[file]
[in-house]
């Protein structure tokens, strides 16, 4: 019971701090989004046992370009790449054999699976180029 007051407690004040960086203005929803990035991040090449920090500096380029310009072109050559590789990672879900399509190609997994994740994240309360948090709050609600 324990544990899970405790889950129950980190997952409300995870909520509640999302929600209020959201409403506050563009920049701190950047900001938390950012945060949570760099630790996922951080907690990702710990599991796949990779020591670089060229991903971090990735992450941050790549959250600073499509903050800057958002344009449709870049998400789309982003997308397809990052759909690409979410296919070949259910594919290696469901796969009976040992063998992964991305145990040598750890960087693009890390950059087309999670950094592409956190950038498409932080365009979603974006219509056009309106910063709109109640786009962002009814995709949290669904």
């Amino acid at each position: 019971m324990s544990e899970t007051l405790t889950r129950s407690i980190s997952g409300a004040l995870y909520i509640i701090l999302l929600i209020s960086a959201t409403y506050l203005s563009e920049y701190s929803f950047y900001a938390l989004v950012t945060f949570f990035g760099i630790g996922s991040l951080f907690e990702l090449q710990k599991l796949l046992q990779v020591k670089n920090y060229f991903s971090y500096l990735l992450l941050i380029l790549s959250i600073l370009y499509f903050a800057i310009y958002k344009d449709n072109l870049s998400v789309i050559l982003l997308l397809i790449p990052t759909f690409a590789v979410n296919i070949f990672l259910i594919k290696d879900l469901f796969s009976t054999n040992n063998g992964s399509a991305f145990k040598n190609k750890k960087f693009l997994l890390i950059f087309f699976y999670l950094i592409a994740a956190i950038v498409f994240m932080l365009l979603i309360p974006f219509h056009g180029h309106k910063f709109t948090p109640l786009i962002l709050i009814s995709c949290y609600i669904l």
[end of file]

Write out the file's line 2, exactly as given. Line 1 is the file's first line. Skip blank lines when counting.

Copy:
């Protein structure tokens, strides 16, 4: 019971701090989004046992370009790449054999699976180029 007051407690004040960086203005929803990035991040090449920090500096380029310009072109050559590789990672879900399509190609997994994740994240309360948090709050609600 324990544990899970405790889950129950980190997952409300995870909520509640999302929600209020959201409403506050563009920049701190950047900001938390950012945060949570760099630790996922951080907690990702710990599991796949990779020591670089060229991903971090990735992450941050790549959250600073499509903050800057958002344009449709870049998400789309982003997308397809990052759909690409979410296919070949259910594919290696469901796969009976040992063998992964991305145990040598750890960087693009890390950059087309999670950094592409956190950038498409932080365009979603974006219509056009309106910063709109109640786009962002009814995709949290669904």